Blog: musings from Miami
Blogging from the Sony Ericsson Open, Paul Moore discusses Federer's form, the resurgence of women's tennis, and the buzzing atmosphere in glittering Miami.
According to a drunk man sitting on a bus at 10.00am, 150,000 people are expected to descend on Miami this weekend. Hyperbole aside, the city is packed. Of course, the Sony Ericsson Open has attracted a huge chunk of these spectators. The other huge chunk has been lured by the Ultra Music Festival – a massive dance music event that takes place in the heart of the city. Aside from the logistical complications of having 150,000 people in a city designed to accommodate 8,000 (figures sourced from the drunk man), that gives a certain buzz to the place.
Inebriated teens wearing next-to-nothing are merrily mingling with a tennis crowd who generally prefer to don a little bit more (although not always – this is Miami), and the residents of the city are clearly trying to figure out which camp they fall into. Of course, it’s possible to straddle both (and a few of the players and tournament crowd are attempting to do just that), but for the most part the clientele at both events are a little different. But both are buzzing.
In particular, at the Sony Ericsson Open there is the kind of buzz that we haven’t seen for a while. Why? Well, one reason is the supposed resurgence of Roger Federer. Admittedly, ‘resurgence’ is a bit of an understatement for a man who plumbed the depths of number four in the world for a few brief weeks during a – by his lofty standards – difficult year, and is currently sitting on a 15-match winning streak.
But while so often at these combined tournaments the lion’s share of the attention focuses on the apparently inevitable progression of the “Big Four” in the men’s game to the semis, this time the women are grabbing their fair share of the spotlight in Miami. Serena, Venus, Kim, Maria, Ana… aside from the absence of Justine it reads like a who’s who of women’s tennis from the best part of the last decade. What’s more, they’re all playing well. Of course, without a lot of match practise behind them Kim and Serena in particular are yet to get into their formidable stride, but they aren’t here to make up the numbers.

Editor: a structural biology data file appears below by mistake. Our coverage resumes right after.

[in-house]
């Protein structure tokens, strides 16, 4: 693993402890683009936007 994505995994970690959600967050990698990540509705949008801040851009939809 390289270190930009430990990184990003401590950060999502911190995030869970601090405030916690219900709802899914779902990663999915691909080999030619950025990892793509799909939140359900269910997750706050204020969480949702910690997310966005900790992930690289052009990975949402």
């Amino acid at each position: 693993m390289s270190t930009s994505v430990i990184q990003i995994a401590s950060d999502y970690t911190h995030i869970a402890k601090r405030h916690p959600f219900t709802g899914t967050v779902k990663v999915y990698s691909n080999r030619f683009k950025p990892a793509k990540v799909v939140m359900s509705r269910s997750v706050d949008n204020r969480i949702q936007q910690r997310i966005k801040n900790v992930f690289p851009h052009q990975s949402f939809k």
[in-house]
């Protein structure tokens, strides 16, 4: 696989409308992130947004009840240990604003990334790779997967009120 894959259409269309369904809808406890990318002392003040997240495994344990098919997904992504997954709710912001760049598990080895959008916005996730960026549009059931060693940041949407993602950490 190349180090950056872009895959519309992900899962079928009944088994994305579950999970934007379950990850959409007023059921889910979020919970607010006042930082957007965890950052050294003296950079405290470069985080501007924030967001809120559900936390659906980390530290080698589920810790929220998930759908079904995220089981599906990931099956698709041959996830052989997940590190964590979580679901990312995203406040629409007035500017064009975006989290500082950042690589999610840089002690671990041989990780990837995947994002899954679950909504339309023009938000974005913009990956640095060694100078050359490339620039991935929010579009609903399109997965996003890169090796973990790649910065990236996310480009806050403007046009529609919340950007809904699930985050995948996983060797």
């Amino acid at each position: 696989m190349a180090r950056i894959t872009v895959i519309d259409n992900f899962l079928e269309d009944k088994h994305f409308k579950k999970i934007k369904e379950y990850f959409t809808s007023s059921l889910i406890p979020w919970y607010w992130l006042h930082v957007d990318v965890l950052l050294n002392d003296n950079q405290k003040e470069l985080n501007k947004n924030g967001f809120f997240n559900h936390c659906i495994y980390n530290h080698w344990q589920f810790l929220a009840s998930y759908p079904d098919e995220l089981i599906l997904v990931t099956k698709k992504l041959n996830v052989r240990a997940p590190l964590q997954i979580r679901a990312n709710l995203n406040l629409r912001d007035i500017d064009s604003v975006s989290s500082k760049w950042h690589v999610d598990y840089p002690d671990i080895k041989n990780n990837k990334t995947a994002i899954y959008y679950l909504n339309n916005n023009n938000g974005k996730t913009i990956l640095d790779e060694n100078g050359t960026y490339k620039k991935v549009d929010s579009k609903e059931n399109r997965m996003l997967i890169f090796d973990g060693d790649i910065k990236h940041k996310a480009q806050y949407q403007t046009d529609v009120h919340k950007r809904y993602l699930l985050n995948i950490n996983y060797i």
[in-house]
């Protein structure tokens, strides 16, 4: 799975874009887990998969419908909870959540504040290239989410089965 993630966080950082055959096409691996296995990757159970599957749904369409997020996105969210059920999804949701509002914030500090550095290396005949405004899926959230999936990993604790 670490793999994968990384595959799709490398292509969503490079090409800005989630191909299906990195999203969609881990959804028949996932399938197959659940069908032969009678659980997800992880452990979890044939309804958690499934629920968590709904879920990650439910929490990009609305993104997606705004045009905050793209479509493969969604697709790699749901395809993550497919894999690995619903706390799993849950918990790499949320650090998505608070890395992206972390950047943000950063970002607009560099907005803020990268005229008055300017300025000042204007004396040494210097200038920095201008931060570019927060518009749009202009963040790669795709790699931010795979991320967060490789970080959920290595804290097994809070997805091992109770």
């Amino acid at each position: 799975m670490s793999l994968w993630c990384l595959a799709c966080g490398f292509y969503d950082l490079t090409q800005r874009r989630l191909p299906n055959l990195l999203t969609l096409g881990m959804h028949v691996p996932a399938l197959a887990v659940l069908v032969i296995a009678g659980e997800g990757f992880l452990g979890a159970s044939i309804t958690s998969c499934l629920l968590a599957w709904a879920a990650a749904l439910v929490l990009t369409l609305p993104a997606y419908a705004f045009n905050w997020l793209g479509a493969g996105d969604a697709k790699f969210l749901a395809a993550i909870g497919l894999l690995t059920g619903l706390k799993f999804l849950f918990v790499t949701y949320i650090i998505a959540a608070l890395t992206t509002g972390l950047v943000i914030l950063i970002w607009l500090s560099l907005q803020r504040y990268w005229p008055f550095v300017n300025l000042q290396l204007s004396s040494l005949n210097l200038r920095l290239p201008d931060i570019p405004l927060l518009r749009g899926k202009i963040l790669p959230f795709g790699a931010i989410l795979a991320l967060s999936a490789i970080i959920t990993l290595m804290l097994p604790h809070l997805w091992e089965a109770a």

And that raises some interesting questions, not least for the “new” guard of Vika, Petra, Caroline and Aga. Vika, the Aussie Open champion, is now sitting astride a 24-0 record in 2012, while Petra is already gone, falling to comeback-queen Venus on Friday night in three sets.
But on the other side, Sam Stosur has landed herself a shocking path to the final. Sam faces a possible fourth round re-run of last year’s US Open final against Serena. On the other side of her quarter, Caroline – not in the form of her life at the moment – has a potential fourth round tussle with Kim. And the winners of both those matches square-up in the last eight. Whoever wins that should, on both paper and current form, face Maria.
Ah, Maria. The misnomer in this equation. Because despite Ana resurfacing over the past few months, Sharapova remains the one player who was capable of dominating when Kim, Serena, Venus and Justine were on top of the world, and is still doing so today.
The whole situation is fascinating. And the results of this tournament more than any other this year will speak volumes about both the quality and progression of women’s tennis over the past few years. In particular, should Serena or Kim – both lacking significant match practise and most probably in the latter stages of their respective careers – win this thing, then questions will surely be asked about the quality of the players currently sitting on top of the world. If, however, Vika, Maria or Caroline can blow the old guard away, then surely those questions will be answered. Fascinating.
In the meantime, we’re going to sit back and enjoy the show. Not the sweaty dance music festival show (that’s sold out unfortunately), or the show the drunk man on the bus put on for us, but the show that is going to unfold out here on Key Biscayne. It should be, quite simply, electric.